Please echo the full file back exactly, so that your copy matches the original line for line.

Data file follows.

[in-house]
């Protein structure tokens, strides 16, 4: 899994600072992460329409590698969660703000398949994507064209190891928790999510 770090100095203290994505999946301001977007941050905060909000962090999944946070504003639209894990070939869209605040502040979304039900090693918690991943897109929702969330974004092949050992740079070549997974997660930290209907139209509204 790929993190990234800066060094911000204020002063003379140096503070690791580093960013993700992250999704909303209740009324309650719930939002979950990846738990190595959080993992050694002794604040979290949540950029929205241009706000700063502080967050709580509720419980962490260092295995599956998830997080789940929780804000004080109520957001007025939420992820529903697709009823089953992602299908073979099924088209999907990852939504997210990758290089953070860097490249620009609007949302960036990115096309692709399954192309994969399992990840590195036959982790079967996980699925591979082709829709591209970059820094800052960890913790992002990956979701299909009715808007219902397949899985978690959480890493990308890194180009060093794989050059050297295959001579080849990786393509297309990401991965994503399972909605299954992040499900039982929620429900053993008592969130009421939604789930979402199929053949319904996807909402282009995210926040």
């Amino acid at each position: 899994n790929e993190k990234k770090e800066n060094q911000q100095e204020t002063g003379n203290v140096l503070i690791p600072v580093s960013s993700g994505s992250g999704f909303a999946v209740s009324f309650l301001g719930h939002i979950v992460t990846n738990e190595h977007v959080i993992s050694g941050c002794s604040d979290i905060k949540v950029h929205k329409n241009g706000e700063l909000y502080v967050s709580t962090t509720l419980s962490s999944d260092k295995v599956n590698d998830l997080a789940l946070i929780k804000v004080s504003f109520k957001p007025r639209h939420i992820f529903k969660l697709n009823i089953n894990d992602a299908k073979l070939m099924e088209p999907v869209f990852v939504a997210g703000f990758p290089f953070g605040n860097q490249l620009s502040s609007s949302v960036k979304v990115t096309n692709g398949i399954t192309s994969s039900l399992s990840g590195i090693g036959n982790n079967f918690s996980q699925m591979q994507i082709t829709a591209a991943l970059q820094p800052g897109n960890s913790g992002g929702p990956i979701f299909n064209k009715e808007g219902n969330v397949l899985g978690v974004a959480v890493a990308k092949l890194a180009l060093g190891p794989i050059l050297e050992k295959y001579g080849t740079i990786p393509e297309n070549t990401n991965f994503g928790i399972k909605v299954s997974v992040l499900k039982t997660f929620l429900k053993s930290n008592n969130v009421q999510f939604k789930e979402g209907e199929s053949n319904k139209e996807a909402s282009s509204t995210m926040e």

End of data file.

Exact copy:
[in-house]
């Protein structure tokens, strides 16, 4: 899994600072992460329409590698969660703000398949994507064209190891928790999510 770090100095203290994505999946301001977007941050905060909000962090999944946070504003639209894990070939869209605040502040979304039900090693918690991943897109929702969330974004092949050992740079070549997974997660930290209907139209509204 790929993190990234800066060094911000204020002063003379140096503070690791580093960013993700992250999704909303209740009324309650719930939002979950990846738990190595959080993992050694002794604040979290949540950029929205241009706000700063502080967050709580509720419980962490260092295995599956998830997080789940929780804000004080109520957001007025939420992820529903697709009823089953992602299908073979099924088209999907990852939504997210990758290089953070860097490249620009609007949302960036990115096309692709399954192309994969399992990840590195036959982790079967996980699925591979082709829709591209970059820094800052960890913790992002990956979701299909009715808007219902397949899985978690959480890493990308890194180009060093794989050059050297295959001579080849990786393509297309990401991965994503399972909605299954992040499900039982929620429900053993008592969130009421939604789930979402199929053949319904996807909402282009995210926040």
């Amino acid at each position: 899994n790929e993190k990234k770090e800066n060094q911000q100095e204020t002063g003379n203290v140096l503070i690791p600072v580093s960013s993700g994505s992250g999704f909303a999946v209740s009324f309650l301001g719930h939002i979950v992460t990846n738990e190595h977007v959080i993992s050694g941050c002794s604040d979290i905060k949540v950029h929205k329409n241009g706000e700063l909000y502080v967050s709580t962090t509720l419980s962490s999944d260092k295995v599956n590698d998830l997080a789940l946070i929780k804000v004080s504003f109520k957001p007025r639209h939420i992820f529903k969660l697709n009823i089953n894990d992602a299908k073979l070939m099924e088209p999907v869209f990852v939504a997210g703000f990758p290089f953070g605040n860097q490249l620009s502040s609007s949302v960036k979304v990115t096309n692709g398949i399954t192309s994969s039900l399992s990840g590195i090693g036959n982790n079967f918690s996980q699925m591979q994507i082709t829709a591209a991943l970059q820094p800052g897109n960890s913790g992002g929702p990956i979701f299909n064209k009715e808007g219902n969330v397949l899985g978690v974004a959480v890493a990308k092949l890194a180009l060093g190891p794989i050059l050297e050992k295959y001579g080849t740079i990786p393509e297309n070549t990401n991965f994503g928790i399972k909605v299954s997974v992040l499900k039982t997660f929620l429900k053993s930290n008592n969130v009421q999510f939604k789930e979402g209907e199929s053949n319904k139209e996807a909402s282009s509204t995210m926040e």